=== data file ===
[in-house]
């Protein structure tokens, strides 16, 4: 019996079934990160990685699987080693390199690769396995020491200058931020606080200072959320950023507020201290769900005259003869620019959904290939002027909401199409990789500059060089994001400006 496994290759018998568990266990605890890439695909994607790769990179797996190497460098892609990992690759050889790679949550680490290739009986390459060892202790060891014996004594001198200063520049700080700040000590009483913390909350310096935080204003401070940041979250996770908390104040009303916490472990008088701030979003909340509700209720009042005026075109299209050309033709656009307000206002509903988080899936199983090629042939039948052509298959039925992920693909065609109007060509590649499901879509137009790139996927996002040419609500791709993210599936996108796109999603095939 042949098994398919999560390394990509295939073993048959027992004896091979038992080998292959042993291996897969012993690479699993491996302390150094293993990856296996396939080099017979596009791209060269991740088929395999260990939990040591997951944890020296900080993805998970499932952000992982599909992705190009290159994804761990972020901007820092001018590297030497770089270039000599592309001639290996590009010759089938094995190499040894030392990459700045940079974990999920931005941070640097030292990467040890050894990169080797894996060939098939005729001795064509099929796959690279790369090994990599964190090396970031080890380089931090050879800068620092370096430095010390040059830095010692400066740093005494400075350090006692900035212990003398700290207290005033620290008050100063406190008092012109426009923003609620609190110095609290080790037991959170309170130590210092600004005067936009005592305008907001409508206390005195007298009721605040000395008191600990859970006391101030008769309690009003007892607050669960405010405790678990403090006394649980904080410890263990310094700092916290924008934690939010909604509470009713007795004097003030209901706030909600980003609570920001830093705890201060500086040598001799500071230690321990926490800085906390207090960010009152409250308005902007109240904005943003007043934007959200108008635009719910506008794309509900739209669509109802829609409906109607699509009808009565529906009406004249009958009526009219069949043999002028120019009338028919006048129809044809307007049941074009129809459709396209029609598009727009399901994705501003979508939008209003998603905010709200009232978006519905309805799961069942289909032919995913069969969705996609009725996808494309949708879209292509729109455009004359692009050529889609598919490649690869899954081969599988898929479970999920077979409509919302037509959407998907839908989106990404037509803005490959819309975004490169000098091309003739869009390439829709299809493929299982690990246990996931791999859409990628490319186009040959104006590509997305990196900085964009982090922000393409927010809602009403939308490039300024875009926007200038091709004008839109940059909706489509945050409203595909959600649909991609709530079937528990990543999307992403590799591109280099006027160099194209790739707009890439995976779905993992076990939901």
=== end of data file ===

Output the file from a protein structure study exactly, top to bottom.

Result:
[in-house]
């Protein structure tokens, strides 16, 4: 019996079934990160990685699987080693390199690769396995020491200058931020606080200072959320950023507020201290769900005259003869620019959904290939002027909401199409990789500059060089994001400006 496994290759018998568990266990605890890439695909994607790769990179797996190497460098892609990992690759050889790679949550680490290739009986390459060892202790060891014996004594001198200063520049700080700040000590009483913390909350310096935080204003401070940041979250996770908390104040009303916490472990008088701030979003909340509700209720009042005026075109299209050309033709656009307000206002509903988080899936199983090629042939039948052509298959039925992920693909065609109007060509590649499901879509137009790139996927996002040419609500791709993210599936996108796109999603095939 042949098994398919999560390394990509295939073993048959027992004896091979038992080998292959042993291996897969012993690479699993491996302390150094293993990856296996396939080099017979596009791209060269991740088929395999260990939990040591997951944890020296900080993805998970499932952000992982599909992705190009290159994804761990972020901007820092001018590297030497770089270039000599592309001639290996590009010759089938094995190499040894030392990459700045940079974990999920931005941070640097030292990467040890050894990169080797894996060939098939005729001795064509099929796959690279790369090994990599964190090396970031080890380089931090050879800068620092370096430095010390040059830095010692400066740093005494400075350090006692900035212990003398700290207290005033620290008050100063406190008092012109426009923003609620609190110095609290080790037991959170309170130590210092600004005067936009005592305008907001409508206390005195007298009721605040000395008191600990859970006391101030008769309690009003007892607050669960405010405790678990403090006394649980904080410890263990310094700092916290924008934690939010909604509470009713007795004097003030209901706030909600980003609570920001830093705890201060500086040598001799500071230690321990926490800085906390207090960010009152409250308005902007109240904005943003007043934007959200108008635009719910506008794309509900739209669509109802829609409906109607699509009808009565529906009406004249009958009526009219069949043999002028120019009338028919006048129809044809307007049941074009129809459709396209029609598009727009399901994705501003979508939008209003998603905010709200009232978006519905309805799961069942289909032919995913069969969705996609009725996808494309949708879209292509729109455009004359692009050529889609598919490649690869899954081969599988898929479970999920077979409509919302037509959407998907839908989106990404037509803005490959819309975004490169000098091309003739869009390439829709299809493929299982690990246990996931791999859409990628490319186009040959104006590509997305990196900085964009982090922000393409927010809602009403939308490039300024875009926007200038091709004008839109940059909706489509945050409203595909959600649909991609709530079937528990990543999307992403590799591109280099006027160099194209790739707009890439995976779905993992076990939901």